On the Plains of Moab Blog
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September 12, 2011, 1:08 PM

The Temptations of Baptism Preaching



What a day it was yesterday!  Thanks to all of you who helped us fill our sanctuary up.  I know you can do it now!

Having my family there was a delight.

However, it was also a temptation.  I must take a few moments to explain my thinking process when presented with an opportunity to preach with family in the house.

This was my third crack at preaching a baptism sermon for one of my kids.  The first time, back in 2002, the family traveled to Orlando where I was interning at Woodbury Presbyterian Church.  I knew that most of my family was "baptistic" in their understanding of baptism, i.e. believer's baptism only.  "Jesus himself said" -- many in this camp often exclaim -- "the one who believes and is baptized will be saved.  Babies don't have the sophistication and depth to intellectually grasp and excercise saving faith.  End of subject.  Slam dunk!"

Not so fast, my friend!

I spoke on that glorious baptism day for Matthew of the promise of the Gospel being for "you and your children after you...."  I spoke of the wonder of the Shorter Catechism likening infant baptism as our "engagement" to the Lord.  We await the day when the child will make the faith their own in "marriage".  When they finally claim all of the promises they inherited by being born into a godly home.  And so on.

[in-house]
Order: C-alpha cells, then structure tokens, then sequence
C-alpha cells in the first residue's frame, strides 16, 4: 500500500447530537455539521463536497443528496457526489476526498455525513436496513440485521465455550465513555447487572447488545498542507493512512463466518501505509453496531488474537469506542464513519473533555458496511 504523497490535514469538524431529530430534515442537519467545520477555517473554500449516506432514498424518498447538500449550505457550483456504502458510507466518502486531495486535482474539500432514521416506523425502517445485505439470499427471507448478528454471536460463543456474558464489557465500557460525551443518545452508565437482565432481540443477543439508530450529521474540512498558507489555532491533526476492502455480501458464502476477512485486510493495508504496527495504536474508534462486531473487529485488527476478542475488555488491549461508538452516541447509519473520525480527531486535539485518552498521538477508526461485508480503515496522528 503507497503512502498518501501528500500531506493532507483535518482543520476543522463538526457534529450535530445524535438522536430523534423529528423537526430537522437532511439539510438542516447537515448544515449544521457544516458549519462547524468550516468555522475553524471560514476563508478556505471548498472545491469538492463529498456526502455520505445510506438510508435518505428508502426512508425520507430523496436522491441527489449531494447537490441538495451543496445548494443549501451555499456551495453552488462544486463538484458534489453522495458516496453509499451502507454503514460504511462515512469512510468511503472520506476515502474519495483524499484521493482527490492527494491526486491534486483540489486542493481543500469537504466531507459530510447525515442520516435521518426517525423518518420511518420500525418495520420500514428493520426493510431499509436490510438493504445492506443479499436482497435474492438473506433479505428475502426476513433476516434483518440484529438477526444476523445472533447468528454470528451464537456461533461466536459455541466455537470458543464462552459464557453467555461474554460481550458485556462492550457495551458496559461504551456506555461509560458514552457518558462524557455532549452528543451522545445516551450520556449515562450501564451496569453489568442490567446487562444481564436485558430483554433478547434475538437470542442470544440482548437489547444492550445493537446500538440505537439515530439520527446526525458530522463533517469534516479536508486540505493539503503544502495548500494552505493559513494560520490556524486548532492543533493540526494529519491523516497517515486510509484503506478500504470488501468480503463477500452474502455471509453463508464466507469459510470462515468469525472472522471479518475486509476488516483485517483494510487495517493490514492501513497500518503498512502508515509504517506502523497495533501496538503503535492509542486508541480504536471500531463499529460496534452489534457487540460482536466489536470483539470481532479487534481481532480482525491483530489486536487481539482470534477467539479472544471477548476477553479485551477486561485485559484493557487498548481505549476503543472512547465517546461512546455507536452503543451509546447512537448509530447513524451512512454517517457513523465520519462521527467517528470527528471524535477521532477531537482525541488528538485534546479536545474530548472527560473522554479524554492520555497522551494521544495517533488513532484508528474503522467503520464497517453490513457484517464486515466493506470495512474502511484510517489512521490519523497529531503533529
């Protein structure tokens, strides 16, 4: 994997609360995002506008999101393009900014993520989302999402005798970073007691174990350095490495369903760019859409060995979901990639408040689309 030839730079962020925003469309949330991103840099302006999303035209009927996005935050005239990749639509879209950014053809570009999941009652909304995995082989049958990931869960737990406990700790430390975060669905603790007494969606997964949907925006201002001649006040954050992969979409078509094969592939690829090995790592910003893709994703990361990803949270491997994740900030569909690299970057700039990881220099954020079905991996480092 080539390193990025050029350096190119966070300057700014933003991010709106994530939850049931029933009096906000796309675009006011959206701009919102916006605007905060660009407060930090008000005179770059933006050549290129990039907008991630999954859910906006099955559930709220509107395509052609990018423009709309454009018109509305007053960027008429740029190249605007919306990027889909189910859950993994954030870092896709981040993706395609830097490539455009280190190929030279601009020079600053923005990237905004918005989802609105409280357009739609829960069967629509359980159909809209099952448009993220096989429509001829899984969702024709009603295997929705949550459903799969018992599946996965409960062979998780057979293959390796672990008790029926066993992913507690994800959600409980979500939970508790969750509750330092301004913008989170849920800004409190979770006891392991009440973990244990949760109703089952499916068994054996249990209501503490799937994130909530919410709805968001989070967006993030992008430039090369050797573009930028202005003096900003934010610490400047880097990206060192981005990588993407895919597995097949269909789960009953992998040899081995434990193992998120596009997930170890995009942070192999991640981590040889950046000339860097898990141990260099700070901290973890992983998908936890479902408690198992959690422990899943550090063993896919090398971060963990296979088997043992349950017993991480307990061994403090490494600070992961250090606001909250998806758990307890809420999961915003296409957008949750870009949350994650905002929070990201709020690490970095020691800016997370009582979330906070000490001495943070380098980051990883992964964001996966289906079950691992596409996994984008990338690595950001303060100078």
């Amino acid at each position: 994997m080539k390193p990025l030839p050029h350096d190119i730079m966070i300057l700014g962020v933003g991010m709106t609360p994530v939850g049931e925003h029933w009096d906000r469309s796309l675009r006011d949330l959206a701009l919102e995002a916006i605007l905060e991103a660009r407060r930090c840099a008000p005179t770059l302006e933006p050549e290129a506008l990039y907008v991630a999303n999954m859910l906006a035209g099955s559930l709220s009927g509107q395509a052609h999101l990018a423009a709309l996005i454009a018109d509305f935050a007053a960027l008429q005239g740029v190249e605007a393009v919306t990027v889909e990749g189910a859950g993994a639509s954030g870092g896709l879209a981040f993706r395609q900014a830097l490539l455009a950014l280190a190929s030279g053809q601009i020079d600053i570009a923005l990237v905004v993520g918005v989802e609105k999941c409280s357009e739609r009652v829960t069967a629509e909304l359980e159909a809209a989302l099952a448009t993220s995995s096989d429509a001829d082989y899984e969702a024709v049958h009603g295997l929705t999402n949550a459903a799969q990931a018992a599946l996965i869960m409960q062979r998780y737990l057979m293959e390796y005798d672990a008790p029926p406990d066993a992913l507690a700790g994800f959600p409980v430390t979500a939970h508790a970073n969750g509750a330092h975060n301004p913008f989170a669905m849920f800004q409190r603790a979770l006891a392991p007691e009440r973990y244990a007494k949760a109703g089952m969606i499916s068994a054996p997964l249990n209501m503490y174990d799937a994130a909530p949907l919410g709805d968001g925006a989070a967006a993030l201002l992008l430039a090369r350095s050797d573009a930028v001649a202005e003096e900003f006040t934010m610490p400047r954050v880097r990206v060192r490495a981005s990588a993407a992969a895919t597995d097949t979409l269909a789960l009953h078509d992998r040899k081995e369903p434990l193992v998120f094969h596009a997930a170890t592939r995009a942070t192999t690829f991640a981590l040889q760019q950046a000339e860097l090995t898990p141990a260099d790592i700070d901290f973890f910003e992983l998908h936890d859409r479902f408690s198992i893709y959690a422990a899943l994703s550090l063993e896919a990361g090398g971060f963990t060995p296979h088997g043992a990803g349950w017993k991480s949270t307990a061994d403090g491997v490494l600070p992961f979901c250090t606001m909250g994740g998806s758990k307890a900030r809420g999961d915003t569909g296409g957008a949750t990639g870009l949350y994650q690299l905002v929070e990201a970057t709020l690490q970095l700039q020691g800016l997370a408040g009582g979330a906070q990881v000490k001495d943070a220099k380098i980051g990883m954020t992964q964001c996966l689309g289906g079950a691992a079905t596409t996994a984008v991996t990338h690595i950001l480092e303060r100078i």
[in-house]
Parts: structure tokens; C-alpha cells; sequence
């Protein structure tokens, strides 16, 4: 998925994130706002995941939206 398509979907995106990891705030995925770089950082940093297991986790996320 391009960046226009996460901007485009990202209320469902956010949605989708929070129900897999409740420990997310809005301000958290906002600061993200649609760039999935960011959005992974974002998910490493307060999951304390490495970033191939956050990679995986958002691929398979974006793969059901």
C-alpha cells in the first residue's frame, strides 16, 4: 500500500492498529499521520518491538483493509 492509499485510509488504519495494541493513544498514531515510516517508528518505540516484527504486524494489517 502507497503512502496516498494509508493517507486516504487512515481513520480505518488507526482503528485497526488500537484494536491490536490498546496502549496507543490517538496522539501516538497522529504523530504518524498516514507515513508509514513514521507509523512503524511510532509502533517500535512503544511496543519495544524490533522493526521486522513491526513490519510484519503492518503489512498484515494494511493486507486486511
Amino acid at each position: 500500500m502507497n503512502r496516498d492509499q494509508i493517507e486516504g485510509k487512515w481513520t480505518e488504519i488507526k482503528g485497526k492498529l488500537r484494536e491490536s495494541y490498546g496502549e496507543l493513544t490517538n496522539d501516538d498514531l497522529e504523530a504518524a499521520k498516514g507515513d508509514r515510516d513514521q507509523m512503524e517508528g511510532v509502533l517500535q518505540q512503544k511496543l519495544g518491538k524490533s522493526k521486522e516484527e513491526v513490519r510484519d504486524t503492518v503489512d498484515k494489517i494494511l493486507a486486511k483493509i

(I get chill bumps just by the mere thought of the moment!)

I preached hard and earnest.  Nobody in my family was convinced.

The next shot I had was with Rachel in Appomattox, 2004.  This time, I preached from Acts, and highlighted all of the household baptisms.  Children, I argued, were baptized on the basis of their parents profession.  I spoke of the beauty in the redemptive historical shift from circumcision to water baptism, and so on.  No more blood because of Christ.  Only washing away of sins.

I preached hard and earnest.  Nobody in my family was convinced.

They're all still Baptist.

And so, here we are in 2011.  I realize that no matter how hard I try, I'll never win over my hardened family on that matterwink.  Yesterday, my only goal was to go in and paint a beautiful picture of how God has delivered us all from our own "orphange" of sin.  The awe of adoption.  The way that baptizing our children rings so clearly with this metaphor.  In a sense, I just assumed the spot-on-ed-ness of the practice of the sacrament.  If you're listening as a believer's-baptism-only-person, then the least I hope you come away with is:  Maybe there's something there afterall. 


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